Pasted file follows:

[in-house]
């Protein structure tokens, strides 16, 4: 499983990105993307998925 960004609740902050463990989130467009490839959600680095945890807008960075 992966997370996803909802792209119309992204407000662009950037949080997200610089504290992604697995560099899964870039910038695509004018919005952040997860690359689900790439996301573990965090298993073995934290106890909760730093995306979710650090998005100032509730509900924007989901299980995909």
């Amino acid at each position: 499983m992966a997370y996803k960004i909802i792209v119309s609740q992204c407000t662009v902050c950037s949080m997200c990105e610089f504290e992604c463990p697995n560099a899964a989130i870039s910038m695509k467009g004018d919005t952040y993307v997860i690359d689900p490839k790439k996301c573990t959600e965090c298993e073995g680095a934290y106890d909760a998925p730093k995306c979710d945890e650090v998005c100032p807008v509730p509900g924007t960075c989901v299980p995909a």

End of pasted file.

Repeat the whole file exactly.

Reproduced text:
[in-house]
């Protein structure tokens, strides 16, 4: 499983990105993307998925 960004609740902050463990989130467009490839959600680095945890807008960075 992966997370996803909802792209119309992204407000662009950037949080997200610089504290992604697995560099899964870039910038695509004018919005952040997860690359689900790439996301573990965090298993073995934290106890909760730093995306979710650090998005100032509730509900924007989901299980995909």
């Amino acid at each position: 499983m992966a997370y996803k960004i909802i792209v119309s609740q992204c407000t662009v902050c950037s949080m997200c990105e610089f504290e992604c463990p697995n560099a899964a989130i870039s910038m695509k467009g004018d919005t952040y993307v997860i690359d689900p490839k790439k996301c573990t959600e965090c298993e073995g680095a934290y106890d909760a998925p730093k995306c979710d945890e650090v998005c100032p807008v509730p509900g924007t960075c989901v299980p995909a």